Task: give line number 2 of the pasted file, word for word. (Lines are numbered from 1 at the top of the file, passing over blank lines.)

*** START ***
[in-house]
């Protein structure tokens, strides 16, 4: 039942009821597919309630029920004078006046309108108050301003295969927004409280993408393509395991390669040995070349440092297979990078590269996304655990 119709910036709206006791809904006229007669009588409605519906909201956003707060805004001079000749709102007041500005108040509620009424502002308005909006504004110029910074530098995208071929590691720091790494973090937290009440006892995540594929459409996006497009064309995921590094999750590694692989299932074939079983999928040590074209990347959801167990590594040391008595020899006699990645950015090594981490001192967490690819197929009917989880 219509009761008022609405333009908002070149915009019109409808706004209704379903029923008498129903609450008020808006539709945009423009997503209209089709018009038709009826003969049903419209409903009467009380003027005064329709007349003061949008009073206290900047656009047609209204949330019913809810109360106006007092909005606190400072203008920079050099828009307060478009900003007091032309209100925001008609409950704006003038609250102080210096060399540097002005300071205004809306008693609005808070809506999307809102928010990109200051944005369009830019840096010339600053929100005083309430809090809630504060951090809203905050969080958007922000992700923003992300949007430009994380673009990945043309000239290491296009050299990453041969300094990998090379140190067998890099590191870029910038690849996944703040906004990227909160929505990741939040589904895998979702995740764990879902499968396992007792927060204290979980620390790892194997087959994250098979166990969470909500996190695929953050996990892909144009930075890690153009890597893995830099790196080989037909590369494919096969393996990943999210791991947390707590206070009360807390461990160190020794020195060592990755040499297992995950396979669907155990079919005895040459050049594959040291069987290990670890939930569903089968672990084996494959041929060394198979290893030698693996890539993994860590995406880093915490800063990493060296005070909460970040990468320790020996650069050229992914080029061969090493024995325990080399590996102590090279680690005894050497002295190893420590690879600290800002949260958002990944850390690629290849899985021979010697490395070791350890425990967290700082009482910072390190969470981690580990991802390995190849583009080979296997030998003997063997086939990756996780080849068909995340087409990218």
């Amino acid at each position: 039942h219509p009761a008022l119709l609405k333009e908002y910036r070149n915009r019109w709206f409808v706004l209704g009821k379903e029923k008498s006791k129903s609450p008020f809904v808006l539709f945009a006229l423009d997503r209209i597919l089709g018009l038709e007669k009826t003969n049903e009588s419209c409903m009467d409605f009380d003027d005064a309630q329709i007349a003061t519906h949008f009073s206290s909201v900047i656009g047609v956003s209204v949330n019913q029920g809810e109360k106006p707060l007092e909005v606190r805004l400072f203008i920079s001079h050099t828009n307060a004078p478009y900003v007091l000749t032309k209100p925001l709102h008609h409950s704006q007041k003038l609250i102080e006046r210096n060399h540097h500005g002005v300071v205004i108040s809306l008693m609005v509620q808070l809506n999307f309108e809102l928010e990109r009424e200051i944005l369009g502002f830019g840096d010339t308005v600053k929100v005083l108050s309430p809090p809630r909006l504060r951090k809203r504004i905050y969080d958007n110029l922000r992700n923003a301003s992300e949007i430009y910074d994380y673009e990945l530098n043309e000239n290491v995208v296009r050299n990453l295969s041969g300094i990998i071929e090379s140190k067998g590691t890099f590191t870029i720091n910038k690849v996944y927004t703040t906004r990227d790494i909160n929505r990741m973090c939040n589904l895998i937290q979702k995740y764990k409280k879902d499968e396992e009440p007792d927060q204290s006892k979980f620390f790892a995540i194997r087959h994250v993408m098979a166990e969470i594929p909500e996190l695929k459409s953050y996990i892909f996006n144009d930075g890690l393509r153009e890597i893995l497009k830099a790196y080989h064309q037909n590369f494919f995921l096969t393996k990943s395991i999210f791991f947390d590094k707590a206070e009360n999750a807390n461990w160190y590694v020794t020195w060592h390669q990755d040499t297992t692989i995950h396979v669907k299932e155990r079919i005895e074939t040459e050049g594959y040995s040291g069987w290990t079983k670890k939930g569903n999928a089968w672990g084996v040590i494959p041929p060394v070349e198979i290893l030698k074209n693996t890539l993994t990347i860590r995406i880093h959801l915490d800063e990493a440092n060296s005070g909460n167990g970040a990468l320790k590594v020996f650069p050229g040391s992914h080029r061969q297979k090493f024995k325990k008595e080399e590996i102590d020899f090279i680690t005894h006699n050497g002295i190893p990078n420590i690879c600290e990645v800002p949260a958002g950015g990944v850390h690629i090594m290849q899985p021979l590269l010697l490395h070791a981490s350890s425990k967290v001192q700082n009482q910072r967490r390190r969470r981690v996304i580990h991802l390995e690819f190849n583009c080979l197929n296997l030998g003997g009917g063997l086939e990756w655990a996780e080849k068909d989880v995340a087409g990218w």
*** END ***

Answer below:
């Protein structure tokens, strides 16, 4: 039942009821597919309630029920004078006046309108108050301003295969927004409280993408393509395991390669040995070349440092297979990078590269996304655990 119709910036709206006791809904006229007669009588409605519906909201956003707060805004001079000749709102007041500005108040509620009424502002308005909006504004110029910074530098995208071929590691720091790494973090937290009440006892995540594929459409996006497009064309995921590094999750590694692989299932074939079983999928040590074209990347959801167990590594040391008595020899006699990645950015090594981490001192967490690819197929009917989880 219509009761008022609405333009908002070149915009019109409808706004209704379903029923008498129903609450008020808006539709945009423009997503209209089709018009038709009826003969049903419209409903009467009380003027005064329709007349003061949008009073206290900047656009047609209204949330019913809810109360106006007092909005606190400072203008920079050099828009307060478009900003007091032309209100925001008609409950704006003038609250102080210096060399540097002005300071205004809306008693609005808070809506999307809102928010990109200051944005369009830019840096010339600053929100005083309430809090809630504060951090809203905050969080958007922000992700923003992300949007430009994380673009990945043309000239290491296009050299990453041969300094990998090379140190067998890099590191870029910038690849996944703040906004990227909160929505990741939040589904895998979702995740764990879902499968396992007792927060204290979980620390790892194997087959994250098979166990969470909500996190695929953050996990892909144009930075890690153009890597893995830099790196080989037909590369494919096969393996990943999210791991947390707590206070009360807390461990160190020794020195060592990755040499297992995950396979669907155990079919005895040459050049594959040291069987290990670890939930569903089968672990084996494959041929060394198979290893030698693996890539993994860590995406880093915490800063990493060296005070909460970040990468320790020996650069050229992914080029061969090493024995325990080399590996102590090279680690005894050497002295190893420590690879600290800002949260958002990944850390690629290849899985021979010697490395070791350890425990967290700082009482910072390190969470981690580990991802390995190849583009080979296997030998003997063997086939990756996780080849068909995340087409990218």